Sunday, June 20, 2010

Bird Protection's Field Trip for June 19th

Field Trip Report, 5:30 am: southwestern Quebec

It was the grand finale to the regularly scheduled field trip season as 18 birders met at 5:30 a.m. for the third annual summer solstice field trip (the second to southwestern Quebec). The only "complaint" received was that, with the sun already up at 5:30, we could have started earlier!

At 5:40 we set out and in the next 8 hours and 30 minutes we covered about 80 kilometers with frequent stops to enjoy the widely varied habitat available in this wonderful birding area. Only a couple of the roads we took are well traveled, so for the most part parking was easy and the birding on foot undisturbed by passing vehicles.

The temperature was 15 degrees Celsius at 5:30 and reached 30 degrees C. by the end of the trip after 2:00 p.m.. The rain stayed off until everyone was on the way home.

The Bird of the Trip was Upland Sandpiper with the following species as runners-up: Scarlet Tanager, Bobolink, Northern Harrier, and Grasshopper Sparrow.

There were many highlights. The single most breathtaking moment (literally) was to watch a Merlin fly in to a nearby tree and take a Cedar Waxwing.

Happily, we were lucky with Upland Sandpipers. At the first site, we had a pair perched on fence posts and in flight, with one making that haunting call.

The Grasshopper Sparrow on Montée Jameson was eventually co-operative as it perched on a wire and threw its head back in song.

Field Sparrows remained elusive though we heard four.

Eastern Meadowlarks and Bobolinks were plentiful and seen well on numerous occasions.

It was nice to hear a Willow Flycatcher, a bird many had hardly encountered this season.

The pair of Northern Harriers on Montée Biggar gave quite a show, interacting briefly in flight.

The Bank Swallow (aka Sand Martin) colony in the far southwest was a surprise . . with many nest holes in the walls of a sandpit.

The Eastern Bluebirds were seen at some distance through telescopes.

Among the breeding bird evidence in this first year of the atlas we had the following: a pair of American Kestrels; an Eastern Phoebe feeding young; a Red-eyed Vireo on the nest (about 2 feet off the ground in a conifer); and a Common Yellowthroat carrying food.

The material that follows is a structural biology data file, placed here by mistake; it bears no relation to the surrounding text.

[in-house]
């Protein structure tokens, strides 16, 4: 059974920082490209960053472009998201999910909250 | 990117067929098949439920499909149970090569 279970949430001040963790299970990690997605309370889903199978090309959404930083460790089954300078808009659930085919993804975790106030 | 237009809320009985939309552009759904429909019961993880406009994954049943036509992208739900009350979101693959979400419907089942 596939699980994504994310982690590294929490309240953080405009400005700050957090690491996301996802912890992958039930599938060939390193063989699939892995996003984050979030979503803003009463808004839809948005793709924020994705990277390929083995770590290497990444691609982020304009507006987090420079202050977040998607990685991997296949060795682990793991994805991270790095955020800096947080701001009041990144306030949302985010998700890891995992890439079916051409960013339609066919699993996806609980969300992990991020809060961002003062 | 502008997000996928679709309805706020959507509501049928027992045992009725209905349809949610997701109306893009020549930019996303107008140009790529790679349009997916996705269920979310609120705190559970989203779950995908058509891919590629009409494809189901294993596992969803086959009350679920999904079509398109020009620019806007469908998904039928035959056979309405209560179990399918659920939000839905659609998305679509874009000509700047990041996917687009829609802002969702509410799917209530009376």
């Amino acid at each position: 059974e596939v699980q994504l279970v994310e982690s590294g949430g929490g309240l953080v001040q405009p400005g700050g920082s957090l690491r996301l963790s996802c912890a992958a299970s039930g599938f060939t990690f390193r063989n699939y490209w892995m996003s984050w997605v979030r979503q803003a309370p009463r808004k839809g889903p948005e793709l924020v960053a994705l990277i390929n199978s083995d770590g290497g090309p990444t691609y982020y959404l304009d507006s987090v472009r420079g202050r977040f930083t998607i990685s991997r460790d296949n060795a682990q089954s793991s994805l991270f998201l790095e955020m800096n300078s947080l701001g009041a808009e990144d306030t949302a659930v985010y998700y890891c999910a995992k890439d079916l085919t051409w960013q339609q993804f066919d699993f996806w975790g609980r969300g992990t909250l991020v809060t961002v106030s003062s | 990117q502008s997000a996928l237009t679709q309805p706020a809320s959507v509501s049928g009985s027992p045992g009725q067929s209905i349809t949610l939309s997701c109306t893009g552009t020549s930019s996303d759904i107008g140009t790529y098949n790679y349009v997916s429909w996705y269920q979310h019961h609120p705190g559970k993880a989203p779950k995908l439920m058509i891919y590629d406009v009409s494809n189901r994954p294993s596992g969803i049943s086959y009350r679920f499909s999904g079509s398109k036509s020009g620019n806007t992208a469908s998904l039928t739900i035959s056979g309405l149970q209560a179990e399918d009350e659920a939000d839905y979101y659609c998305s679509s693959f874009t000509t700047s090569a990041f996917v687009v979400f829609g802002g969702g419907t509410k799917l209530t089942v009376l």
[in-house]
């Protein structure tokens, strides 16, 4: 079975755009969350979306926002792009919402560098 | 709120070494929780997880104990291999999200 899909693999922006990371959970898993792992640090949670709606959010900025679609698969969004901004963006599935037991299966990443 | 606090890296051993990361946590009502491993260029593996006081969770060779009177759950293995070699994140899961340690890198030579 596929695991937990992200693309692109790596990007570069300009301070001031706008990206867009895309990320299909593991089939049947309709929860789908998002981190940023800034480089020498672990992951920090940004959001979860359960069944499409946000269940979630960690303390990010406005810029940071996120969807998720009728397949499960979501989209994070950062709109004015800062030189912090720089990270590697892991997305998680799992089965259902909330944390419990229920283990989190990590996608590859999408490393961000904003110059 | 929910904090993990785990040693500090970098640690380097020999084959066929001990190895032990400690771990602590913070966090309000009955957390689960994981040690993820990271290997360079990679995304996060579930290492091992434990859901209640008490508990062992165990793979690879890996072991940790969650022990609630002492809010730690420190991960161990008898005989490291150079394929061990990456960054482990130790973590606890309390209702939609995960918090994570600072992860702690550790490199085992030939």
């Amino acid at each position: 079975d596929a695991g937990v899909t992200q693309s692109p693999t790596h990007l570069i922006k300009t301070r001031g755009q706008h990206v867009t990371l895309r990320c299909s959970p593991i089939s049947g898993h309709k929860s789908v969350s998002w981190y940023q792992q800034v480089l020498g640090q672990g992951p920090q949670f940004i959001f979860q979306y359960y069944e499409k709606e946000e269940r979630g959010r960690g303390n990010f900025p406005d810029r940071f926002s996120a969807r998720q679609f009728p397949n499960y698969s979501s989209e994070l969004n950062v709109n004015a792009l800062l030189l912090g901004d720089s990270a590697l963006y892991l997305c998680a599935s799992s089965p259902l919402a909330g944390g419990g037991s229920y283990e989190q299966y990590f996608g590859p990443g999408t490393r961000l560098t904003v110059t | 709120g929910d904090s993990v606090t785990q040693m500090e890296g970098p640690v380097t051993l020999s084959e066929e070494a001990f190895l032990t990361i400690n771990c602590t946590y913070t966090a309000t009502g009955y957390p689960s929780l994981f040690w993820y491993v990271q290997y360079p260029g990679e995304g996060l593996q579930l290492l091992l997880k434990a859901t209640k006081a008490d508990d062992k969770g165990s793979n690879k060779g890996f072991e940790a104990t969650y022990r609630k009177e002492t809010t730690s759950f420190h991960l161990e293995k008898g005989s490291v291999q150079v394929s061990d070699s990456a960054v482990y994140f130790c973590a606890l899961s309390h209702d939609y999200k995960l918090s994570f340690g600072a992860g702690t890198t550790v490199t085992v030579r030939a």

The list of observed birds ncludes 77 species.

The smaller totals for individual birds are reliable; the higher the number of individuals seen, the more the figure is a guesstimate at best.

Thanks to everyone who came out and made this special trip even more special.

Thanks so much to Wayne for co-leading.

A special thanks goes to Mark for his magnificent effort in bringing birders without transport.

To those who had to leave before the end of the trip, if I've missed any species, please let me know.


Species List (77):

Canada Goose 6; Mallard 2; Great Blue Heron 4; Great Egret 1; Green Heron 1; Turkey Vulture 12; Northern Harrier 2; Red-shouldered Hawk 1; Red-tailed Hawk 2; American Kestrel 5; Merlin 1; Killdeer 12; Upland Sandpiper 4; Ring-billed Gull 50; Rock Pigeon 24; Mourning Dove 28; Chimney Swift 7; Belted Kingfisher 1; Yellow-bellied Sapsucker 6; Downy Woodpecker 6; Northern Flicker 4; Pileated Woodpecker 1; Eastern Wood-Pewee 4; Alder Flycatcher 12; Willow Flycatcher 1; Least Flycatcher 30; Eastern Phoebe 6; Great Crested Flycatcher 5; Eastern Kingbird 8; Warbling Vireo 6; Red-eyed Vireo 10; Blue Jay 6; American Crow 24; Horned Lark 3; Tree Swallow 10; Bank Swallow 75; Cliff Swallow 1; Barn Swallow 25; Black-capped Chickadee 6; White-breasted Nuthatch 2; House Wren 7; Eastern Bluebird 3; Veery 12; Wood Thrush 6; American Robin 15; Gray Catbird 2; Brown Thrasher 1; European Starling 60; Cedar Waxwing 30; Yellow Warbler 10; Chestnut-sided Warbler 4; Black-throated Green Warbler 2; Bay-breasted Warbler 1; Black-and-White Warbler 5; American Redstart 2; Ovenbird 15; Northern Waterthrush 3; Common Yellowthroat 12; Scarlet Tanager 6; Eastern Towhee 3; Chipping Sparrow 10; Field Sparrow 4; Savannah Sparrow 10; Grasshopper Sparrow 1; Song Sparrow 15; Swamp Sparrow 3; White-throated Sparrow 5; Rose-breasted Grosbeak 2; Indigo Bunting 2; Bobolink 40; Red-winged Blackbird 50; Eastern Meadowlark 12; Common Grackle 20; Brown-headed Cowbird 12; Baltimore Oriole 6; American Goldfinch 20; House Sparrow 20

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